Sunday, May 3, 2009
Casa Loma sits on the crest of what passes for a hill in Toronto. Toronto is so flat, if you stand on a step ladder, you'll get a view. It was built by industrialist Sir Henry Pellatt in 1914. The Pellatts aspired to live in a castle, so they built one at great cost, and just like the Vanderbilts' far grander Biltmore Estate, even they couldn't to live there for very long. As a starred Toronto attraction, it missed the mark for me. Unlike the grand estates in Newport, Rhode Island, there's an unfinished feel to the restoration. The dining hall and conservatory are vast, empty rooms. I was also surprised at the lack of staff attendance. One is left to wander unmonitored, unlike the grand houses of Europe, which might explain the graffiti in the empty attic towers.
Across the street is the stables. I liked this exterior much more than the house itself. Inside, however, there wasn't much there. The garages had tables and chairs, presumably left over from some event. The horse stalls themselves were tiled, exactly like those at Buckingham Palace, which I suspect was not an accident. There were pictures of the Pellatt's automobiles, but it would be nice if they were able to acquire one like theirs just to have something to look at, especially after making a surprisingly long trek through a wet tunnel to and from the house. There were several puddles without so much as a 'caution' sign. Whomever is managing Caaa Loma needs more money and staff.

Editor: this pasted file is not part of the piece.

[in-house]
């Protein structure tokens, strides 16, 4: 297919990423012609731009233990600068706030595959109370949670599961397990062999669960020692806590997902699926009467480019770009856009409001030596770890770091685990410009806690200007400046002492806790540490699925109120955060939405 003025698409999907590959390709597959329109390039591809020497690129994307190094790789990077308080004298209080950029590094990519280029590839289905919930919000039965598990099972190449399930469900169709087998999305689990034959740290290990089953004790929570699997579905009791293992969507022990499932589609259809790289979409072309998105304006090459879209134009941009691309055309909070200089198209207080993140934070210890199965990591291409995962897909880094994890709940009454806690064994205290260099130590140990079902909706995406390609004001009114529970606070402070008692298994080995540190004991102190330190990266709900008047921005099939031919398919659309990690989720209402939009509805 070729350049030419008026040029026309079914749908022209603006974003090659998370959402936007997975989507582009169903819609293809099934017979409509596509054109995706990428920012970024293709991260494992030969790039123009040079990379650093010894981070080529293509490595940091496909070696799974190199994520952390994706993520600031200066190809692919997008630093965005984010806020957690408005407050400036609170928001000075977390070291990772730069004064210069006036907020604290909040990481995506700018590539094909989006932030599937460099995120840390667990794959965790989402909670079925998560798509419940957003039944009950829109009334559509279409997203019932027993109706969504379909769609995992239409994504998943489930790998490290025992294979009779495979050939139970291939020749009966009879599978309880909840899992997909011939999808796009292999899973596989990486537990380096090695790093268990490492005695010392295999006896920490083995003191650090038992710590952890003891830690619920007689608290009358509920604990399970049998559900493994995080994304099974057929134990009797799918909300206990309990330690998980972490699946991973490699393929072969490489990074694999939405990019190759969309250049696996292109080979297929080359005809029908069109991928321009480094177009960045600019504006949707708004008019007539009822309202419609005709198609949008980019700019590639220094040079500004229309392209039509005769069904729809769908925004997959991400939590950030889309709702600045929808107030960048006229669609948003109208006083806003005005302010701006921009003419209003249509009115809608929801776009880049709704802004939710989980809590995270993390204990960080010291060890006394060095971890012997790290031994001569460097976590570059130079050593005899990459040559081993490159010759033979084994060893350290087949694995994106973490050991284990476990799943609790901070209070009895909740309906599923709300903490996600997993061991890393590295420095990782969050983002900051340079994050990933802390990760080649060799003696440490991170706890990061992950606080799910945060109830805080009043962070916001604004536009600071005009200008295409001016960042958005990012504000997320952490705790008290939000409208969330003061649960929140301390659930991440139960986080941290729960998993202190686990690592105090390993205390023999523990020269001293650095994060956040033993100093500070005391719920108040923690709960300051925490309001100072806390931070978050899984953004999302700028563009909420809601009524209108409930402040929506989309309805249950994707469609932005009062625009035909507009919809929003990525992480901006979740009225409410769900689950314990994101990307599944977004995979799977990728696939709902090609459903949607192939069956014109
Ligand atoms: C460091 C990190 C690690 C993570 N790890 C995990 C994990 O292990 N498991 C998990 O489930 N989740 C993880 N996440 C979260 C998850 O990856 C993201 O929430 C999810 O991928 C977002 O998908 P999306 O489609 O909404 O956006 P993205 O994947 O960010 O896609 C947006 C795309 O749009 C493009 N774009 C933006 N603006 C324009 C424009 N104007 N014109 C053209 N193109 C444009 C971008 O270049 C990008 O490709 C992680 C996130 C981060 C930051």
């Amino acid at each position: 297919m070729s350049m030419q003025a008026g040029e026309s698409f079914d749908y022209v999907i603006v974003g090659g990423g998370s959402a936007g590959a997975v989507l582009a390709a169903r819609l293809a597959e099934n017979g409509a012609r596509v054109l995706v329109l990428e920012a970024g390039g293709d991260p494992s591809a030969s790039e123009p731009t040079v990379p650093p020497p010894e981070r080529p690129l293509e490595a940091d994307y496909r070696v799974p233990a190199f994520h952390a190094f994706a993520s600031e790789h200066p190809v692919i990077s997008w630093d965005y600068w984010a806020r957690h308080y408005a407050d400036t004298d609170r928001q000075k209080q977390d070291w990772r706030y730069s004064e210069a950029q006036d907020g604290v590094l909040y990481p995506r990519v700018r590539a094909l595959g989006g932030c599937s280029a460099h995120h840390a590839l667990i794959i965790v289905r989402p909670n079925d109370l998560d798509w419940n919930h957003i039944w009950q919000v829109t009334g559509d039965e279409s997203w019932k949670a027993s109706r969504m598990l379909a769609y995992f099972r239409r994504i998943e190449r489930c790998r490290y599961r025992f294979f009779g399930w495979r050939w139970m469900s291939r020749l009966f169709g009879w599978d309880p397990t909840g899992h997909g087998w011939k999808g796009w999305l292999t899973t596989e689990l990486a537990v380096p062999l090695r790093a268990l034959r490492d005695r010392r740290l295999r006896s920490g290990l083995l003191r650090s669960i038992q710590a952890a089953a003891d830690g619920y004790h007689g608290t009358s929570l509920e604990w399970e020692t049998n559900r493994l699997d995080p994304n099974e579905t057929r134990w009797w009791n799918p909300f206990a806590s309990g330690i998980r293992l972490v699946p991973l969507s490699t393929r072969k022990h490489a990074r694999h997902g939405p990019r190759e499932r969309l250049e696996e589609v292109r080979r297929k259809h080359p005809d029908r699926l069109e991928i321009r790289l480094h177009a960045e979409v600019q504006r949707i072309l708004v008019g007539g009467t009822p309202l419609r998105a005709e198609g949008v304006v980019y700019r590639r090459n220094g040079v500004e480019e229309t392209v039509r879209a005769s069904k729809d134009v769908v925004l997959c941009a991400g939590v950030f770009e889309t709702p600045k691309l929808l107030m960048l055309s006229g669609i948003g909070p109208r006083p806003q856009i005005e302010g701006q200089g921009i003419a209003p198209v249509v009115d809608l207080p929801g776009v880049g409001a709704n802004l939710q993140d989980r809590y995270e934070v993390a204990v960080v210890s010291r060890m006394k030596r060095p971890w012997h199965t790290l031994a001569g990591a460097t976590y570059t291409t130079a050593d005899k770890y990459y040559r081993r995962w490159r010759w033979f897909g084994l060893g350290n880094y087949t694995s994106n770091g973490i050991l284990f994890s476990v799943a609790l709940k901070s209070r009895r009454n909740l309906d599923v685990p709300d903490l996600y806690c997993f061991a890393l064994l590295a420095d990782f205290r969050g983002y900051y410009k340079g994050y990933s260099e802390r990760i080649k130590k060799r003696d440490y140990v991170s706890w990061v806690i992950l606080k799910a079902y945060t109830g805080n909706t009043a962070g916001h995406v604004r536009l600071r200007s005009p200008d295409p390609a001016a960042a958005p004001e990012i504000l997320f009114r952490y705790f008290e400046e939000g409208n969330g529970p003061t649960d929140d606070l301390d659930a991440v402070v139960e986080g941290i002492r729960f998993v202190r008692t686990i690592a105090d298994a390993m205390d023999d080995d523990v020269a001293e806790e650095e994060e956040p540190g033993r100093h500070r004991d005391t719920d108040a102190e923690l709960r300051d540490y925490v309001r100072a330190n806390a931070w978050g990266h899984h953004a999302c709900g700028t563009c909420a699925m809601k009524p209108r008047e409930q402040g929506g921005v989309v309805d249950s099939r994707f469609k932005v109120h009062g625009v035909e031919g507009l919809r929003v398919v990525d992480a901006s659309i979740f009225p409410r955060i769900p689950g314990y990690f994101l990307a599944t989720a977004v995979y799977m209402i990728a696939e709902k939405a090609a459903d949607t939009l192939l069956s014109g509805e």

The neighborhood on the 'hill' is quite attractive, featuring houses like this one, directly across the street.